- Does the interviewee smile? Seem happy? Of course someone can be having a bad day or is incredibly nervous. Notwithstanding those possibilities, we assume that if the applicant really wants the job, and is to be a contributor to a pleasant work environment, a smile will be there.
- Does the applicant listen to you? Or are your words sliding by unheard as he or she waits for the next opportunity to talk? Is the applicant absorbing what you say, or preoccupied with self-promotion in an effort to “win” the position? We are quick to sort out those personalities who aren’t serious about the job but nevertheless have a strange desire to land it.
- Can this person carry on a reasonable and pleasant conversation? At Centratel, the paramount skill – the skill that is used 100% of the time in the course of a shift – is to pleasantly communicate with strangers.
- Does the applicant’s appearance convey that personal physical maintenance is important? Is he or she well-groomed? This is about caring enough.
- Does the applicant have a history of bouncing from job to job? This is a bad sign unless there is a good reason, for example being the spouse of someone in the military.
- Did the interviewee pass the drug test? No-brainer.
- After the interview, a subjective analysis: How much did the applicant want the job? This is critical and goes back to a couple of previously mentioned points. Why is the applicant in the interview? Does he or she really want the job?
Conducting a proper job interview is a skill and an art. The interviewer wants to be fair and at the same time doesn’t want to subject someone to a situation that isn’t going to work out over the long term. As mentioned in the first part of this series, firing someone is a devastating personal blow and our first defense against this possibility is to hire people who are not only qualified, but who don’t carry baggage.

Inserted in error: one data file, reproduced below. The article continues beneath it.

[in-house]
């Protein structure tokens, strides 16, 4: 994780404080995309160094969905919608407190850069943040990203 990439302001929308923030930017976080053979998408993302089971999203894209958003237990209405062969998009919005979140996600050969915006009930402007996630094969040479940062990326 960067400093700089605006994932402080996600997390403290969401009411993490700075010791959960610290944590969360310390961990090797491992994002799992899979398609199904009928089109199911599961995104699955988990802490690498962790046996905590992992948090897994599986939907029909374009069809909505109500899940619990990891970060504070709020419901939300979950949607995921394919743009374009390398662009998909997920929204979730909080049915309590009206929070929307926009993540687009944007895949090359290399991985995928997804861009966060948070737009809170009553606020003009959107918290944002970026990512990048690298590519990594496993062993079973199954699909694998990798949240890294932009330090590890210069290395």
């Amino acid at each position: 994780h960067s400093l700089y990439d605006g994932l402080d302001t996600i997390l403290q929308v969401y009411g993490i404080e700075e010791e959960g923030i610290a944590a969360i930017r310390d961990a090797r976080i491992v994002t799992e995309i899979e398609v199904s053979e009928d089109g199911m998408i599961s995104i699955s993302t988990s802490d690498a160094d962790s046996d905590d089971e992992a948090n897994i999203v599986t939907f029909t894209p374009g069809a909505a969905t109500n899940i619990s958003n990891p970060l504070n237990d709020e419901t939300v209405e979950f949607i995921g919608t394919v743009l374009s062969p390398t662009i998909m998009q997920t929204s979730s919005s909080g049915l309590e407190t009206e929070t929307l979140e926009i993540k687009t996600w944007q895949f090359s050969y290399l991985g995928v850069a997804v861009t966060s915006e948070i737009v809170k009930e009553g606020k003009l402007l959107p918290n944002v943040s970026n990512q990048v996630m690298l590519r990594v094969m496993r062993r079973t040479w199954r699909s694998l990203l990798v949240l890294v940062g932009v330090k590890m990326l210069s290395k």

Because we exactly follow the above guidelines in every job interview, Centratel’s employee retention rate far exceeds the average in our industry. Here, the root of our success is in spending our time constantly improving (“working”) the documented hiring system instead of endlessly killing fires caused by unqualified or unsuitable personnel.
Our staff is, simply, awesome.
This “work the system” methodology is typical of what we do with the hundreds of other documented systems that comprise Centratel. We make each one perfect and the results are exactly what we want.
Here at the end, a qualifier: The above hoops may give wrong answers sometimes. We’re not mind readers. But over the long term, they have been tremendously effective in finding good people who stay with us a long time.
Oh, and the hitchhiking girl? She’s a reminder that in the midst of the interview, be careful not to swerve from the ten hoops just because an attractive person needs a ride…or for that matter, you are having a bad day, are in a hurry or are overly-desperate to fill a staffing gap.
What about your situation? Do you have employees, or are you an employee? Stepping back, can you punch holes in the above reasoning? Does the process seem fair – or unfair?